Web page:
• Having to try and going through the trials and tribulations to actually overcome, to get there to win, to triumph, that's what makes life interesting

  • He was a humanist then, he's a humanist now, and to my mind John Carlos is an authentic American hero.

  • How do you grow up in the shadow of a guy - I want to talk about the movie in a second - but how do you grow up in the shadow of a guy who really is a legend in his own time?

  • I believe if we make black America better, we make all of America better.

  • I can't count the number of people I've talked to over the course of my career who have said to me that the thing that they most regret is the one time they did something just for the money.

  • I feel like I've been successful after being done with the film is when I see it, if I'm embarrassed, if I'm slightly mortified, and if I feel super-vulnerable, I think I did something.

  • I just find in our world that forgiveness is becoming more and more a difficult thing for us to do.

  • I learned early on that it's heartbreaking to - there's the editor that comes in, and then they have to craft the movie together, and sometimes you give a whole performance that's just been cut up, and maybe it's better for it, absolutely, but you still have to deal with the loss of that.

  • I love my cross-sectioned, cross-cultural audience. Some of them are doing better than the average guy, but my audience has always been people who are struggling to stay in the middle class.

  • I love the fight. I don't - it's not a negative, it's a positive, and I love the challenge. There's that little part of me that I love proving someone wrong in that way when they have an image of me or something, or they think they have me figured out or they think I'm a certain way.

  • I think a lot of people who go to drama school have this ease with the text and they all have five monologues that they know by heart, and I never had that. I've done Chekov and I've done Moliere and I've done classic stuff

  • I think the issue of women's choice is essential for a woman being able to have their lives - if they cannot control their own bodies by choosing if or when to have a child, then they cannot control their working life or anything around them.

  • I think when I stop fighting, I die in a sense.

  • I think, for most of us is that once you get to a certain place in your career you're not having to elbow and knock people around and audition for parts.

  • I use the phrase "fellow citizen" all the time when referring to the - people always say, "The American people, the American people." I prefer the phrase fellow citizen because there's a power in that, there's a responsibility, there's a duty in using that phrase fellow citizen.

  • I wanted to be a theater actress, and initially, I wanted to work in musical theater

  • If you don't have courage, you can't practice any of the other virtues.

  • I'm talking about France and Germany and Italy and Spain - new friend Germany - and I love that story, how they lead the world in some things that the world needs leadership in. Amongst them we're the only ones without national healthcare. Can't go to a hospital and not worry about falling into bankruptcy. They go to university free. We're killing our students with debt. That scares me.

  • I'm very musically curious and I love new experience. I'm an adventurer. Some people want to sort of stay in a safe zone and repeat the same things and give them more depth, and I want to do new things all the time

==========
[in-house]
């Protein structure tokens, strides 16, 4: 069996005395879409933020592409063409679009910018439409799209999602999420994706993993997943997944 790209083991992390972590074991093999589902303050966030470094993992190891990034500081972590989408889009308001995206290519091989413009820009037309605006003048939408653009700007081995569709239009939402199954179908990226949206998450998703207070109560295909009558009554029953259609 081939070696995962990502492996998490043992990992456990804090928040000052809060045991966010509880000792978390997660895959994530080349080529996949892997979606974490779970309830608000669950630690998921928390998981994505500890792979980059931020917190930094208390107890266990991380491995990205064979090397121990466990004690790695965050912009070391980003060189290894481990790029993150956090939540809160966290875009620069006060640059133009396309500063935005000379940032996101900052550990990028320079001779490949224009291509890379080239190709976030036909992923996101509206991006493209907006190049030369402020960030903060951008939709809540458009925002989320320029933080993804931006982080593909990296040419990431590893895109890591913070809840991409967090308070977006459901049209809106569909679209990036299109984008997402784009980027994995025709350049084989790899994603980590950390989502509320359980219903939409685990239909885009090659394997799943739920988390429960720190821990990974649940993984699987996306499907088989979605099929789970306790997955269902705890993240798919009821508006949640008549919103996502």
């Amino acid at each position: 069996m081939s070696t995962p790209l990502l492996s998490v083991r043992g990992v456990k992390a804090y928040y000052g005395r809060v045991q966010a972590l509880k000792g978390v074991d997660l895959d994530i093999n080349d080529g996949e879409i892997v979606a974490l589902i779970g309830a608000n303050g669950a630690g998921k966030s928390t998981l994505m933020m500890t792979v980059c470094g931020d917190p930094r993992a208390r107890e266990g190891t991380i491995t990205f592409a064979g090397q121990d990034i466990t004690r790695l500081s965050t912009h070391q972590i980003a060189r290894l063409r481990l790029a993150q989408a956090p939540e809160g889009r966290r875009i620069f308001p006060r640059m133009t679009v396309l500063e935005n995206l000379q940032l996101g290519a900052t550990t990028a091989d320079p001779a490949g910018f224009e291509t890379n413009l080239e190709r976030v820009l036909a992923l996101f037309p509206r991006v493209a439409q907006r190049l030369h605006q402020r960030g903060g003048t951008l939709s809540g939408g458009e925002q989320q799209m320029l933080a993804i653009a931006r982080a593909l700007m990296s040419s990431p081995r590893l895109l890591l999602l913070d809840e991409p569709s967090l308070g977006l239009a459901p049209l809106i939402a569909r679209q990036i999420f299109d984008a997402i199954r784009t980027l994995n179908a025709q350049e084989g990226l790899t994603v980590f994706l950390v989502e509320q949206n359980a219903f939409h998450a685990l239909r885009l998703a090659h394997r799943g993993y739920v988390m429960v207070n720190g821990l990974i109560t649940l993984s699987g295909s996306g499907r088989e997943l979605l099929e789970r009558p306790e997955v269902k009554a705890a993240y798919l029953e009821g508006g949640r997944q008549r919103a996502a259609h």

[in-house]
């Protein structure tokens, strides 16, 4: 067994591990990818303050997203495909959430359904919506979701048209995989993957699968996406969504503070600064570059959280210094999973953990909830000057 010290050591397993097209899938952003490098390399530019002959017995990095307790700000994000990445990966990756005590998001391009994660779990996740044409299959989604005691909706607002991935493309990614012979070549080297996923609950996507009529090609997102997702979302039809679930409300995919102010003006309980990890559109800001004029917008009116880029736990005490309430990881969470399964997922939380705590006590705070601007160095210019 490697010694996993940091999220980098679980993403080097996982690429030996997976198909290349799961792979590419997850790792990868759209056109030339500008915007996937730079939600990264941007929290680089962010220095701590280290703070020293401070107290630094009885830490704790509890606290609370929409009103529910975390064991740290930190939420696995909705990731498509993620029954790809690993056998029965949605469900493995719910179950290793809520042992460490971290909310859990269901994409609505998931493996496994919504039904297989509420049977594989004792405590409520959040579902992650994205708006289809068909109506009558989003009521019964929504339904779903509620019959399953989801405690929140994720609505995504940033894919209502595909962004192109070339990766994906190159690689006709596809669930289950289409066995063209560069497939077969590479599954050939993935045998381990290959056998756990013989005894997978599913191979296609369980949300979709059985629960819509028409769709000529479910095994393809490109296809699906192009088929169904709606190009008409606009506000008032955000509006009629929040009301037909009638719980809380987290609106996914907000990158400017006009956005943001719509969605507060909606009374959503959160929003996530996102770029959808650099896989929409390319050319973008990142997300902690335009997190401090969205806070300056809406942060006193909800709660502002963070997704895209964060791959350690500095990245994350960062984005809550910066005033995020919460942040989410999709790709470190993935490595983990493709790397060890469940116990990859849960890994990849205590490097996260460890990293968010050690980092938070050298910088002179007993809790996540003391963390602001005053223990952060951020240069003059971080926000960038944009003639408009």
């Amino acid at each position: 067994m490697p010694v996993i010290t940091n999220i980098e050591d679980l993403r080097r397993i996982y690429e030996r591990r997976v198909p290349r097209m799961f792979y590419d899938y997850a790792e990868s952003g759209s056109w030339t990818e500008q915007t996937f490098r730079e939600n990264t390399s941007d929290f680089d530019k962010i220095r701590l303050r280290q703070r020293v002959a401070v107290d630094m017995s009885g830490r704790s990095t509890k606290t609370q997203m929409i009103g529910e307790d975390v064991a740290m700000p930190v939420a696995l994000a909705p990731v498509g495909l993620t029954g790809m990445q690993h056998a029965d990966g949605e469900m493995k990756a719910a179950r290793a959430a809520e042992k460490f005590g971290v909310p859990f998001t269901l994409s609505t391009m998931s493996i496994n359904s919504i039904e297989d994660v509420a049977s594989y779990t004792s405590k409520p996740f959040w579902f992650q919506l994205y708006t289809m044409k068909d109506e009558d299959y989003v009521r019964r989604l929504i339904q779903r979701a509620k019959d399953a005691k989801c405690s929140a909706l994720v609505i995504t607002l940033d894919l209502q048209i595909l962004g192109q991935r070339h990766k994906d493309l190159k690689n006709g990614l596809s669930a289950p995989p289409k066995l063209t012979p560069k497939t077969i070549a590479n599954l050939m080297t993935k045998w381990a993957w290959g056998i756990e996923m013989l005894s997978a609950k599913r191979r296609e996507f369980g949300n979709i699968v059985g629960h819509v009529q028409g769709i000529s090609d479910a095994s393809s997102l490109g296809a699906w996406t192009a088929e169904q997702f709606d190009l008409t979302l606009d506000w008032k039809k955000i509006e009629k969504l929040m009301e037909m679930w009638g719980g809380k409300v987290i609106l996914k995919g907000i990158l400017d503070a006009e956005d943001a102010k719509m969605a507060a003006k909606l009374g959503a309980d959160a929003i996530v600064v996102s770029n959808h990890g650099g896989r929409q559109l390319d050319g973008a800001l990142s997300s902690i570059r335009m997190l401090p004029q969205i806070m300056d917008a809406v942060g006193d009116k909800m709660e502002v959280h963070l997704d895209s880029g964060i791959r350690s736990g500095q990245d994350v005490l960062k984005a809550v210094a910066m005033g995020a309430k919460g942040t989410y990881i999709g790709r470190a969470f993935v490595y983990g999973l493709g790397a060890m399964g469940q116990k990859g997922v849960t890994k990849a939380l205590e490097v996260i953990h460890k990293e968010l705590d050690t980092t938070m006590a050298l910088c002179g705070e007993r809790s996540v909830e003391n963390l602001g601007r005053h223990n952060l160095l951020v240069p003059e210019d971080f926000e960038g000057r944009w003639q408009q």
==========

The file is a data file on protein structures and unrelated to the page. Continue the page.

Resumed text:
• John Carlos provided the world with one of the most iconic images of the 1960s with his Black Power salute after a medal-winning performance at the 1968 summer games.

  • Leonard Pitts, Jr. is the most insightful and inspiring columnist of his generation.

  • Live just because or live your life for a cause

  • Losing teaches you something

  • Music is the soundtrack of our lives, it's essential for our lives.

  • My acting gives me my self-worth

  • My personal assessment is that Dr. King is the greatest American we have ever produced. I can argue for Lincoln, I can argue for FDR, but for my money, King is the greatest American we have ever produced. His only weapon was love. He transforms a nation, transforms the world with one weapon and that of course being again the weapon of love. So that for me, King is the quintessential example of everything that I could ever want to be in my lifetime.

  • Regardless of your race, religion or political affiliation, never hesitate to question those in authority.

  • Struggling to stay in the middle class, and I love that. That's me and my dad and my family.

  • Take your focus off how others see you. Cease being obsessed with the need to impress your friends and your foes. Keep your concern on the vision you see in the mirror. Don't allow the approval of others to obstruct your view of you.

  • The choices we make about the lives we live determine the kinds of legacies we leave.

  • There are enough bad films coming out of this town already without the process being more democratized. I'm a guy who loves democracy. I'm all for democratizing any process, but I think there is a price to pay for that.

  • We think of - there are too many wars, of course, in the world as we speak, but my read on this suggests to me that water is going to be the resource into the future that we're really - that countries, nations, are going to be fighting for control over.

  • We're all cracked vessels, and we're always in process, I think, every one of us.

  • What determines your altitude in life is your attitude.

  • When it comes to the president, we have to respect him, we have to protect him, and we have to correct him. And in my career, since he'd been on the national stage at least, I've had - I've always respected the president.

  • Why don't we scale up those things that do work.